Effective Fireproofing Tips for Your Home

Brad LackeyFire Damage Prevention

With the amount of damage they can cause, fires have the potential to be one of the most destructive natural disasters. According to Insurance Information Institute, 4.5 millions are at high or extreme risk of wildfire.

Not only do a fire’s flames consume everything in their path, but a fire also emits smoke and leaves behind corrosive byproducts that can cause damage even after the flames have been extinguished.

Knowing this, you should thoroughly fireproof your home so that it’s not the site of a major fire. While no home is completely fireproof, you can take certain steps and precautions to help protect your home from fires.

You can take certain steps and precautions to help protect your home from fires

Building Materials

The structure of your home is difficult to fireproof unless it has been custom-built. If you’re going to build your own home, you can fireproof the structure by using fire-treated wood. You can also build the structure using concrete panels that contain foam in the middle.

If you don’t get a custom-built home, you can still fireproof your home by using particular building materials.

For your roof, you can replace your shingles with ones that are less prone to catching on fire, like ones made of asphalt and metal. These kinds of shingles may be costly, but they will help protect your home and last for a long time. The same goes for your home’s siding. You can use materials that don’t catch on fire as easily. Fiber cement, for example, is very resistant to flames.

If there’s a fire nearby your home, you can take further steps to fireproof it by wetting down your roof. By doing this, any embers and sparks that reach your roof can be extinguished.

Inside Your Home

Products for Protection

While it is important to have smoke detectors throughout your home, it is equally important to have them placed in the correct location. There need to be smoke detectors on every level of your home, and at least one detector needs to be outside bedroom doors. You also need to test the smoke detectors monthly and change their batteries on an annual basis.

Having fire extinguishers in your home is also helpful. But, like alarms, placement is key. You should keep extinguishers in your home’s garage, kitchen, and laundry room given that these areas are likely sources for fires.


Faulty wiring and outlets are two common causes for fires. Such things are more likely found in older homes; however, everyone should be aware of bad outlets. Some warning signs of faulty outlets are sparks, smoking, outlets that don’t hold plugs tightly, and weird smells.

If fuses blow often, then they need to be replaced. If you find your home has ineffective outlets, be sure to replace them as soon as possible to limit potential fires.

Extension cords that no longer work should be replaced. It’s also important to avoid using multiple extension cords from one outlet. Keep an eye on your appliances, too. If they overheat, then they need to be replaced.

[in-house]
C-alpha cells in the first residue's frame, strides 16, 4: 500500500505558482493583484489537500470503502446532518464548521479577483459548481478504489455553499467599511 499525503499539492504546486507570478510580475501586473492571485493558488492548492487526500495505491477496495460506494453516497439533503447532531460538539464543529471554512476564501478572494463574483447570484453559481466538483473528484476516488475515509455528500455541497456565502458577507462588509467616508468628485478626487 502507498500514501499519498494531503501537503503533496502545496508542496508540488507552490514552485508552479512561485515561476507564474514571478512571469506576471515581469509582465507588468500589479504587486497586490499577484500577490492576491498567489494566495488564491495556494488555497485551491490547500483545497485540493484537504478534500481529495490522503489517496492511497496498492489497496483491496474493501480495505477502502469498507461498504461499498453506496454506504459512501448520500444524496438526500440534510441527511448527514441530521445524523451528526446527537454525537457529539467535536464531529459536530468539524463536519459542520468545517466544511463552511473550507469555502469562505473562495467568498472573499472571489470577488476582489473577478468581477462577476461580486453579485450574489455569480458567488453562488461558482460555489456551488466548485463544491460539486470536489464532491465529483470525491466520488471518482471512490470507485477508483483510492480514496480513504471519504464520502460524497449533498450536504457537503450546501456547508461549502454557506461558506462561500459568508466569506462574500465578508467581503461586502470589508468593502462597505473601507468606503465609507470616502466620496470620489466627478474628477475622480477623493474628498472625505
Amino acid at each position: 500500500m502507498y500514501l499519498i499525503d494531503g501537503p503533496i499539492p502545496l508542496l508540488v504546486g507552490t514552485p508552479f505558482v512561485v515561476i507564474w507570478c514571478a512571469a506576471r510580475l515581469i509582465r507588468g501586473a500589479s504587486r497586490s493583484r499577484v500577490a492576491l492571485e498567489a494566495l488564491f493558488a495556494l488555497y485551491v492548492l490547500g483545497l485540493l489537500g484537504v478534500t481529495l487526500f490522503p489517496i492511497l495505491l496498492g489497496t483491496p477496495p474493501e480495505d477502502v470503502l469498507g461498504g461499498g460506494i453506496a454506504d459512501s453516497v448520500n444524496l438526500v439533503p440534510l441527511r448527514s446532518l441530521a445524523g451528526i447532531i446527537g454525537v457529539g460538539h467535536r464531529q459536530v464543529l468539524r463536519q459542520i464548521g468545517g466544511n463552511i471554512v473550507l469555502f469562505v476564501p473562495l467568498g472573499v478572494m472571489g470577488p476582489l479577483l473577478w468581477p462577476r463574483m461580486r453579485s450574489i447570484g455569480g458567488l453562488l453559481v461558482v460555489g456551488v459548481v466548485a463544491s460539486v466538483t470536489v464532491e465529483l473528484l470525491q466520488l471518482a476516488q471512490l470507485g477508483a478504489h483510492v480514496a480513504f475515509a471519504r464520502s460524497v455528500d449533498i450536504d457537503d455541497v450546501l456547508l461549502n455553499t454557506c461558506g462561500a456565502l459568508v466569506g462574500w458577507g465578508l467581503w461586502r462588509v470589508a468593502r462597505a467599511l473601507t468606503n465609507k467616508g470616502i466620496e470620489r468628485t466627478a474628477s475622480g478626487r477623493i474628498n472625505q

Heat Sources

Pay attention to fireplaces and heaters as well, because they can also be common sources of fires. Make sure your home’s fireplace if you have one, and your home’s heaters do not have anything around them that can be a fire hazard.

For fireplaces, get a glass or metal screen to place in front of it to prevent embers from escaping the fireplace area. Be sure to have annual chimney cleanings and inspections to prevent chimney fires from happening.


ServiceMaster Fort Wayne technicians help you get back on your feet as soon as possible after a fire

The plants in your yard can do more than just make your property’s exterior look good. They can also help create a fireproof zone. Ideally, the zone has a 100-foot radius with your home as the center. The zone should have low vegetation like grass and other plants that grow close to the ground.


There are a plethora of fire-resistant plants you can plant within the zone; some examples of such are agave, California lilac, and French lavender. If you want to plant shrubs and trees in the fireproof zone, plant them at least 10 feet away from your home. If your plants have dead branches, remove them to maintain the plants’ fire-resistance.

Regularly clean your home’s gutters and roof as well. A single ember can cause such debris to catch on fire, so removing it all will help prevent that.

In the case of a nearby fire, thoroughly watering your plants can help extinguish any sparks that reach them.

If you take the necessary precautions, you can reduce your risk of a fire and limit the damage if a fire occurs, but no home is fireproof. In the event that your home is the site of a fire, evacuate your home and make sure everyone is accounted for, and then call the fire department.

Once the fire is out, you must seek fire damage restoration services from our professionals at ServiceMaster by Restoration Contractors.  Our technicians can clean up the effects of a fire and provide complete reconstruction for heavily damaged homes and buildings.

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